Michael Jackson’s obsession with death finds its only possible release.
The Internet is full to bursting with eulogies, memories, and teardowns of the late Michael Jackson today – from the believers remembering the glory days of the Jackson 5 and Michael making MTV safe for black people, to the gossip-mongers recounting sordid tales of underage liaisons and “duck butter.”
I come here not to bury Michael, or to praise him, but rather to try to understand what brought him to the state he was in when he died, and what I have to tell you may surprise you.
I posit that, for most of his adult life, Michael Jackson has been obsessed with the grave. Many abused children, as Jackson was at the hands (and belt) of his domineering father Joe, fantasize about suicide, and many of MJ’s most famous moments can be read as complex, sublimated suicide attempts. Think about how the following relate to death and dying, will you?
Take Thriller, one of Jackson’s most famous moments. The 14-minute video for the song stars the King of Pop as a resurrected red-jacketed zombie, leading one of the most famous dance routines in music history. But what could drive a good-looking young man to spend a massive amount of money on a promotional film in which they are portrayed as a rotting corpse?
You can see the conceptual seeds of some of Michael’s future struggles with his body and identity in the video, as Jackson’s Black skin rots off to reveal the white bone beneath. Jackson received some of his greatest commercial success from the song, and immediately afterwards is when his public troubles began.
In 1984, Jackson received his first brush with death when his hair ignited during the filming of a Pepsi commercial, inflicting him with second-degree burns on his head and face. During his recuperation, he also had a third rhinoplasty operation performed on his already severely altered nose. This would be only the start of the extreme plastic surgery that would come to define the singer over the next decades.
As the 80s wore on, Jackson’s bizarre behavior continued. One of his most publicized actions was buying the bones of Joseph Merrick, the famed “Elephant Man.” Interestingly enough, this would be debunked as a hoax – but the rumors were spread to the tabloids by none other than… Michael Jackson.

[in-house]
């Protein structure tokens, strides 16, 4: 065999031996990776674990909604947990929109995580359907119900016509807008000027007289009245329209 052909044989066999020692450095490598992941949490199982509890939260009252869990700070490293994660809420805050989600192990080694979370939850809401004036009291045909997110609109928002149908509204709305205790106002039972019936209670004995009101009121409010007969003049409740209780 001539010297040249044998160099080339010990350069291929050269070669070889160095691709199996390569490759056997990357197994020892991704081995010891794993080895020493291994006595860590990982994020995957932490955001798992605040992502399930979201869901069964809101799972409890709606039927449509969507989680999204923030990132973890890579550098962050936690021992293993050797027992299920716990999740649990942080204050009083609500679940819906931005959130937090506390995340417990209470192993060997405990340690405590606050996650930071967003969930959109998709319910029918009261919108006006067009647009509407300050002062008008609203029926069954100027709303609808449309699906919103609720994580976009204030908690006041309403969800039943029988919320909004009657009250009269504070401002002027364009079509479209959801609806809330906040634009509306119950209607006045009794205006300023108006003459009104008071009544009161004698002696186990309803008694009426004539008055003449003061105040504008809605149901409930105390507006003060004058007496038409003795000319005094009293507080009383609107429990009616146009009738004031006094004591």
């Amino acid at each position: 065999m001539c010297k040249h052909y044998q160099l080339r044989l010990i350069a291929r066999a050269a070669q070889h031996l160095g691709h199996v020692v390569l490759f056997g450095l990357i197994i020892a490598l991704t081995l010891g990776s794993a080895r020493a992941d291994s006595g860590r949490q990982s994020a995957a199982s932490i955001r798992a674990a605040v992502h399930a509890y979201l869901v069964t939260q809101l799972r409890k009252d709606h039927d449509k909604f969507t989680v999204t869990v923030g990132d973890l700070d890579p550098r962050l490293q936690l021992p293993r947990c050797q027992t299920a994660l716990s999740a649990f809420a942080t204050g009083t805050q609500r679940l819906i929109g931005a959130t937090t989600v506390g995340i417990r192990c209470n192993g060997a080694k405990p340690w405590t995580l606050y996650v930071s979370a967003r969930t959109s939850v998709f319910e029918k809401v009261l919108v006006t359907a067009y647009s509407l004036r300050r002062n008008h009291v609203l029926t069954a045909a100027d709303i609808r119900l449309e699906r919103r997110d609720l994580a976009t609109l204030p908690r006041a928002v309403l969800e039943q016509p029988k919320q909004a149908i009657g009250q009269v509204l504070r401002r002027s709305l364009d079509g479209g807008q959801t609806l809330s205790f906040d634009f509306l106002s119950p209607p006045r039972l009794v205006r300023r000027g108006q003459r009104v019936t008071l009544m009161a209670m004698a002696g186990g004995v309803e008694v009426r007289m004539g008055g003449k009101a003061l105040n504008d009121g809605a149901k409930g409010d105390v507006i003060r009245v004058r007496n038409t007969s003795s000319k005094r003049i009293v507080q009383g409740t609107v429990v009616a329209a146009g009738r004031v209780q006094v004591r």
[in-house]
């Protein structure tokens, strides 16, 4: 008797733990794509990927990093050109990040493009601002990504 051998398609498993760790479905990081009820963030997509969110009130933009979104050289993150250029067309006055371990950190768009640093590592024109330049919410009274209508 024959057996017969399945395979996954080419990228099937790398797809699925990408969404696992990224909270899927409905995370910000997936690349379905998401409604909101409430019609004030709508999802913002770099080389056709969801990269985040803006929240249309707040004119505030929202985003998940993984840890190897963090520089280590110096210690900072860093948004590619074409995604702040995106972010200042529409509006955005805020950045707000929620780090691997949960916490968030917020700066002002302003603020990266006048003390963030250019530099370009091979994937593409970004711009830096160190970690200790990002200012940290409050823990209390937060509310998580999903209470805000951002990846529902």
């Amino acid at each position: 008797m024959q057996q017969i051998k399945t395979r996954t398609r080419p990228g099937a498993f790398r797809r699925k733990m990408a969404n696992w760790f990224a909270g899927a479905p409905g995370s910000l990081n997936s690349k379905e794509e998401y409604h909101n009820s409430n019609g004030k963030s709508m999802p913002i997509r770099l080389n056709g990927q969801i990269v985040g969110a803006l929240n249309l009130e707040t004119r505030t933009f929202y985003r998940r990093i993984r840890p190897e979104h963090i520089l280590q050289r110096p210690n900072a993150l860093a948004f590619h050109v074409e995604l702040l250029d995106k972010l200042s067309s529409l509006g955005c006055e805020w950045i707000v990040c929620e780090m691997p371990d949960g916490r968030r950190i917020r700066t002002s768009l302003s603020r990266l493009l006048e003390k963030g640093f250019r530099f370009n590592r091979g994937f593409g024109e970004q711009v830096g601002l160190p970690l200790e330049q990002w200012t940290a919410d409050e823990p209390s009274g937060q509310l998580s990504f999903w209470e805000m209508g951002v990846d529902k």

It’s fascinating that, at the peak of his fame, Jackson would seek to associate himself with a dead, deformed man – but it’s also remarkably precognitive. Jackson saw in Merrick a man desperately unhappy with the body life had given him who had finally found escape from it.
By the mid-1990s, Jackson’s life had spiraled out of control. Amidst accusations of child sexual abuse, he found himself addicted to painkillers and at a career low. Interestingly enough, Michael then began making a series of increasingly bizarre moves that made some wonder if he was crossing items off of his “bucket list.”
First marrying Lisa Marie Presley (the daughter of the previous King), then divorcing her and marrying her dermatologist, Deborah Jean Rowe, with whom he fathered two children artificially. Jackson seemed less concerned with living in the moment than ensuring that his accomplishments would be placed into historical context for future generations.
1997’s Ghosts brought Michael back to the supernatural once more – this short film, written by Michael and Steven King, casts the pop star as a supernatural revenant who uses a variety of occult powers to terrify a group of adults who want him out of their town. In one notable scene, Jackson pulls off his skin to reveal the skeleton below and dances with just his dry, white bones.
The birth of the kids, Michael Jr, Paris Katherine Michael, and later Prince Michael, seemed to knock Jackson closer to death. His public appearances became less frequent, and his body was emaciated, frail, and pale as a sheet. Jackson had virtually become the walking corpse he fantasized about in Thriller and Ghosts, and it was only a matter of time before he met the fate he had dreamed of his whole life. Those who knew Michael communicated that his heart was not really into music and performance in his later years, having not put out an original LP since 2001’s HIStory.
In hindsight, it makes sense that Michael would get thinner, whiter, and frailer as he aged – he was trying to meet death in the only way that he could. He knew that suicide would tarnish his reputation even more than the other allegations, a tacit admissal of guilt even if none existed. So he slowly eroded his body, his very identity, and met the grave not with a bang, but with a whimper. I feel sad for Michael Jackson, but it’s too late for that now.
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